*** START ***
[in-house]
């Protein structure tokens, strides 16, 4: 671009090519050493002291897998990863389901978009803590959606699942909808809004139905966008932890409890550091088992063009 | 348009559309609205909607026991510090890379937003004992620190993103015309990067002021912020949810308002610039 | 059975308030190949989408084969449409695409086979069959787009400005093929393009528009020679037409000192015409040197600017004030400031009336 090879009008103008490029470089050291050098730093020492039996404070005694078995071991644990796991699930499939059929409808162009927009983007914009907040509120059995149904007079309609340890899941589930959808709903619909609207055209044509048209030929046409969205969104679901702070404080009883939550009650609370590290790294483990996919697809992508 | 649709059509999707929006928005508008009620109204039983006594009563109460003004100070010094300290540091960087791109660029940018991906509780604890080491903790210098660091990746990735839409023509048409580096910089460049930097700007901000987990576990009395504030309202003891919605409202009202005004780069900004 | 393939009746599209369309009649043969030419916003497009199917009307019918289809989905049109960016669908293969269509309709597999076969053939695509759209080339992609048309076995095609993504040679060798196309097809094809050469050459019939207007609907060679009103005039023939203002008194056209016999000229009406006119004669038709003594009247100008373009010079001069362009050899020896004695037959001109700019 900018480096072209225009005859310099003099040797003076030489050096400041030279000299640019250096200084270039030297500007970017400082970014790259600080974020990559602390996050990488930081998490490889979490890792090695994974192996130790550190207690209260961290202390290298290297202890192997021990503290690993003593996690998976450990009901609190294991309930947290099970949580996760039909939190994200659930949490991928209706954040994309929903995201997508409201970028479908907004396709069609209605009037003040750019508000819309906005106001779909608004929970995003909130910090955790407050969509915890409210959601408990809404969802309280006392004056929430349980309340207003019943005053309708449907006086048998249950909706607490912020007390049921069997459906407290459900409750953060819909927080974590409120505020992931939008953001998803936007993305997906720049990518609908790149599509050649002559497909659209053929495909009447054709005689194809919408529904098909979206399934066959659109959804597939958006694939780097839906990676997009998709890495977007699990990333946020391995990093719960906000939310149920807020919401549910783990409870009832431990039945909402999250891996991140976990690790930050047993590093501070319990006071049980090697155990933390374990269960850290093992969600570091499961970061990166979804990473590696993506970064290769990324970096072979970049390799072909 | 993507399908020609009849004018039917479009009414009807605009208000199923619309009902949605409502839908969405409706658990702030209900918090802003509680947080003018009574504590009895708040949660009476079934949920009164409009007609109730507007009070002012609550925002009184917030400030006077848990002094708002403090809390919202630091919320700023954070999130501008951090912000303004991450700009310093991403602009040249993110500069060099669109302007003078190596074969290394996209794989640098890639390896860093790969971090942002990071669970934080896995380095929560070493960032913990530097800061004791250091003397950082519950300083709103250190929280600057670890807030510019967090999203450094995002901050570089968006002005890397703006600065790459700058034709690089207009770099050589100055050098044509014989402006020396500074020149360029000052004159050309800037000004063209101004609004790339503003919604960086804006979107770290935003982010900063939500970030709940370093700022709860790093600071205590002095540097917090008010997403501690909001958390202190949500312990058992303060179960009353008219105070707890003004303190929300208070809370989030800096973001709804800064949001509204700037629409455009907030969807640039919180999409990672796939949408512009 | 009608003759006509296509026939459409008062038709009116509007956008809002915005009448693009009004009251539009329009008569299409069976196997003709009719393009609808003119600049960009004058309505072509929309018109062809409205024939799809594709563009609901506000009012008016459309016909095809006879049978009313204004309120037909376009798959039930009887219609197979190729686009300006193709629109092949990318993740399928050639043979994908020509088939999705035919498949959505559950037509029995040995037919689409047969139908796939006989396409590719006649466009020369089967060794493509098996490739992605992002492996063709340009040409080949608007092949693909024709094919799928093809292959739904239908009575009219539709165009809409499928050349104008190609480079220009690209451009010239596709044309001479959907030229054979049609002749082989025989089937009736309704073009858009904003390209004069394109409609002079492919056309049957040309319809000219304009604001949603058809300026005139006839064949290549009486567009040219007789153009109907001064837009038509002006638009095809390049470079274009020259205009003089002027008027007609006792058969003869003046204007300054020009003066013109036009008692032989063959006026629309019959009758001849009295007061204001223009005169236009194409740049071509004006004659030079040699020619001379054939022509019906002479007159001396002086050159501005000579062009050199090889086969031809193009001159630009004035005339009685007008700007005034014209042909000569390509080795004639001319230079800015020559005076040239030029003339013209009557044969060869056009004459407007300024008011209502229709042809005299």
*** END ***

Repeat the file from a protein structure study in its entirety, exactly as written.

[in-house]
């Protein structure tokens, strides 16, 4: 671009090519050493002291897998990863389901978009803590959606699942909808809004139905966008932890409890550091088992063009 | 348009559309609205909607026991510090890379937003004992620190993103015309990067002021912020949810308002610039 | 059975308030190949989408084969449409695409086979069959787009400005093929393009528009020679037409000192015409040197600017004030400031009336 090879009008103008490029470089050291050098730093020492039996404070005694078995071991644990796991699930499939059929409808162009927009983007914009907040509120059995149904007079309609340890899941589930959808709903619909609207055209044509048209030929046409969205969104679901702070404080009883939550009650609370590290790294483990996919697809992508 | 649709059509999707929006928005508008009620109204039983006594009563109460003004100070010094300290540091960087791109660029940018991906509780604890080491903790210098660091990746990735839409023509048409580096910089460049930097700007901000987990576990009395504030309202003891919605409202009202005004780069900004 | 393939009746599209369309009649043969030419916003497009199917009307019918289809989905049109960016669908293969269509309709597999076969053939695509759209080339992609048309076995095609993504040679060798196309097809094809050469050459019939207007609907060679009103005039023939203002008194056209016999000229009406006119004669038709003594009247100008373009010079001069362009050899020896004695037959001109700019 900018480096072209225009005859310099003099040797003076030489050096400041030279000299640019250096200084270039030297500007970017400082970014790259600080974020990559602390996050990488930081998490490889979490890792090695994974192996130790550190207690209260961290202390290298290297202890192997021990503290690993003593996690998976450990009901609190294991309930947290099970949580996760039909939190994200659930949490991928209706954040994309929903995201997508409201970028479908907004396709069609209605009037003040750019508000819309906005106001779909608004929970995003909130910090955790407050969509915890409210959601408990809404969802309280006392004056929430349980309340207003019943005053309708449907006086048998249950909706607490912020007390049921069997459906407290459900409750953060819909927080974590409120505020992931939008953001998803936007993305997906720049990518609908790149599509050649002559497909659209053929495909009447054709005689194809919408529904098909979206399934066959659109959804597939958006694939780097839906990676997009998709890495977007699990990333946020391995990093719960906000939310149920807020919401549910783990409870009832431990039945909402999250891996991140976990690790930050047993590093501070319990006071049980090697155990933390374990269960850290093992969600570091499961970061990166979804990473590696993506970064290769990324970096072979970049390799072909 | 993507399908020609009849004018039917479009009414009807605009208000199923619309009902949605409502839908969405409706658990702030209900918090802003509680947080003018009574504590009895708040949660009476079934949920009164409009007609109730507007009070002012609550925002009184917030400030006077848990002094708002403090809390919202630091919320700023954070999130501008951090912000303004991450700009310093991403602009040249993110500069060099669109302007003078190596074969290394996209794989640098890639390896860093790969971090942002990071669970934080896995380095929560070493960032913990530097800061004791250091003397950082519950300083709103250190929280600057670890807030510019967090999203450094995002901050570089968006002005890397703006600065790459700058034709690089207009770099050589100055050098044509014989402006020396500074020149360029000052004159050309800037000004063209101004609004790339503003919604960086804006979107770290935003982010900063939500970030709940370093700022709860790093600071205590002095540097917090008010997403501690909001958390202190949500312990058992303060179960009353008219105070707890003004303190929300208070809370989030800096973001709804800064949001509204700037629409455009907030969807640039919180999409990672796939949408512009 | 009608003759006509296509026939459409008062038709009116509007956008809002915005009448693009009004009251539009329009008569299409069976196997003709009719393009609808003119600049960009004058309505072509929309018109062809409205024939799809594709563009609901506000009012008016459309016909095809006879049978009313204004309120037909376009798959039930009887219609197979190729686009300006193709629109092949990318993740399928050639043979994908020509088939999705035919498949959505559950037509029995040995037919689409047969139908796939006989396409590719006649466009020369089967060794493509098996490739992605992002492996063709340009040409080949608007092949693909024709094919799928093809292959739904239908009575009219539709165009809409499928050349104008190609480079220009690209451009010239596709044309001479959907030229054979049609002749082989025989089937009736309704073009858009904003390209004069394109409609002079492919056309049957040309319809000219304009604001949603058809300026005139006839064949290549009486567009040219007789153009109907001064837009038509002006638009095809390049470079274009020259205009003089002027008027007609006792058969003869003046204007300054020009003066013109036009008692032989063959006026629309019959009758001849009295007061204001223009005169236009194409740049071509004006004659030079040699020619001379054939022509019906002479007159001396002086050159501005000579062009050199090889086969031809193009001159630009004035005339009685007008700007005034014209042909000569390509080795004639001319230079800015020559005076040239030029003339013209009557044969060869056009004459407007300024008011209502229709042809005299």